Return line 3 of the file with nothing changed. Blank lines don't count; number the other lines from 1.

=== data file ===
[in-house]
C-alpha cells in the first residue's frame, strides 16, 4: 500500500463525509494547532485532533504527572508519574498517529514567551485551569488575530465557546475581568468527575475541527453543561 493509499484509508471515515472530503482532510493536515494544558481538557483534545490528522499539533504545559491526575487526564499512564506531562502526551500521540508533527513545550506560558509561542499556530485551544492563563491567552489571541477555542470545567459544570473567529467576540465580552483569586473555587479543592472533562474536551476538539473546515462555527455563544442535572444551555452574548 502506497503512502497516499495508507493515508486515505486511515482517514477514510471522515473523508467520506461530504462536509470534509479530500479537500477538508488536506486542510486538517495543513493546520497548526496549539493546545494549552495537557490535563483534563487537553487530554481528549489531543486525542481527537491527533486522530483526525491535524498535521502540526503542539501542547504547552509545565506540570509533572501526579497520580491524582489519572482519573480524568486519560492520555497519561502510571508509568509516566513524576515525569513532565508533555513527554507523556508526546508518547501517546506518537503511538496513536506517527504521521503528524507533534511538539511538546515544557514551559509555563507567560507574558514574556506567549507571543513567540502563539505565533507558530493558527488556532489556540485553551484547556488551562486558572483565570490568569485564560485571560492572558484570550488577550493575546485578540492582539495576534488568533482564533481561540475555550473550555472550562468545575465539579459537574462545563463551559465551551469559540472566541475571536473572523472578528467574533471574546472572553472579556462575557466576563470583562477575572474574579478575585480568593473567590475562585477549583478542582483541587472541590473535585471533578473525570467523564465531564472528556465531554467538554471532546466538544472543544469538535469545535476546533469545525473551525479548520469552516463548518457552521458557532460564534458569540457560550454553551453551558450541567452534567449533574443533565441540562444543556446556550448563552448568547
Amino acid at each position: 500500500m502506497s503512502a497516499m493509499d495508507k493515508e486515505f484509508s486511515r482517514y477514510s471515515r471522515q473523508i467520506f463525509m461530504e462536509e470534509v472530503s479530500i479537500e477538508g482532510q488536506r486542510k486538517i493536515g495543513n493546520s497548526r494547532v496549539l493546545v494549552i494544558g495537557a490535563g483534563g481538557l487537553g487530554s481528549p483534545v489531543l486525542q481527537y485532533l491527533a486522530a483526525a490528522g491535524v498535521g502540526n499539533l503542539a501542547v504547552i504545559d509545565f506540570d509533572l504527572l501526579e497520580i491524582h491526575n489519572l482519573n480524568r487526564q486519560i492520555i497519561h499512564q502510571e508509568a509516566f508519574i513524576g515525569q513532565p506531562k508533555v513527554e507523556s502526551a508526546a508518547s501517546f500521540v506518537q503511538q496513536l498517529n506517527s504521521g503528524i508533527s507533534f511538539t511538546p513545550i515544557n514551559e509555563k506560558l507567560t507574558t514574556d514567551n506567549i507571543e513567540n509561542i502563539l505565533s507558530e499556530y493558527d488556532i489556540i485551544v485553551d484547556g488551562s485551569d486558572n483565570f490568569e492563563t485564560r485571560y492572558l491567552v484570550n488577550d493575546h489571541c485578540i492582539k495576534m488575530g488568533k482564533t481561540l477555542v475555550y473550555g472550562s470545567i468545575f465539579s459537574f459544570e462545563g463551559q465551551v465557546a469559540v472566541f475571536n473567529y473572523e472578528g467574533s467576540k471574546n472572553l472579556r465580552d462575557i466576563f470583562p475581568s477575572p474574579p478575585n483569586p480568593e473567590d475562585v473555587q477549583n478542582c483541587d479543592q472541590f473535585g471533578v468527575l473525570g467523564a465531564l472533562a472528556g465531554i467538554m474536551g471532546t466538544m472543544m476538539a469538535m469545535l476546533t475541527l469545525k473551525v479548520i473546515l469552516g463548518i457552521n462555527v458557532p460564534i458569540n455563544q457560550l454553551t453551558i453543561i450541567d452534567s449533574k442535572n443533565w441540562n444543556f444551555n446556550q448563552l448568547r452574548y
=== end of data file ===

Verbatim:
Amino acid at each position: 500500500m502506497s503512502a497516499m493509499d495508507k493515508e486515505f484509508s486511515r482517514y477514510s471515515r471522515q473523508i467520506f463525509m461530504e462536509e470534509v472530503s479530500i479537500e477538508g482532510q488536506r486542510k486538517i493536515g495543513n493546520s497548526r494547532v496549539l493546545v494549552i494544558g495537557a490535563g483534563g481538557l487537553g487530554s481528549p483534545v489531543l486525542q481527537y485532533l491527533a486522530a483526525a490528522g491535524v498535521g502540526n499539533l503542539a501542547v504547552i504545559d509545565f506540570d509533572l504527572l501526579e497520580i491524582h491526575n489519572l482519573n480524568r487526564q486519560i492520555i497519561h499512564q502510571e508509568a509516566f508519574i513524576g515525569q513532565p506531562k508533555v513527554e507523556s502526551a508526546a508518547s501517546f500521540v506518537q503511538q496513536l498517529n506517527s504521521g503528524i508533527s507533534f511538539t511538546p513545550i515544557n514551559e509555563k506560558l507567560t507574558t514574556d514567551n506567549i507571543e513567540n509561542i502563539l505565533s507558530e499556530y493558527d488556532i489556540i485551544v485553551d484547556g488551562s485551569d486558572n483565570f490568569e492563563t485564560r485571560y492572558l491567552v484570550n488577550d493575546h489571541c485578540i492582539k495576534m488575530g488568533k482564533t481561540l477555542v475555550y473550555g472550562s470545567i468545575f465539579s459537574f459544570e462545563g463551559q465551551v465557546a469559540v472566541f475571536n473567529y473572523e472578528g467574533s467576540k471574546n472572553l472579556r465580552d462575557i466576563f470583562p475581568s477575572p474574579p478575585n483569586p480568593e473567590d475562585v473555587q477549583n478542582c483541587d479543592q472541590f473535585g471533578v468527575l473525570g467523564a465531564l472533562a472528556g465531554i467538554m474536551g471532546t466538544m472543544m476538539a469538535m469545535l476546533t475541527l469545525k473551525v479548520i473546515l469552516g463548518i457552521n462555527v458557532p460564534i458569540n455563544q457560550l454553551t453551558i453543561i450541567d452534567s449533574k442535572n443533565w441540562n444543556f444551555n446556550q448563552l448568547r452574548y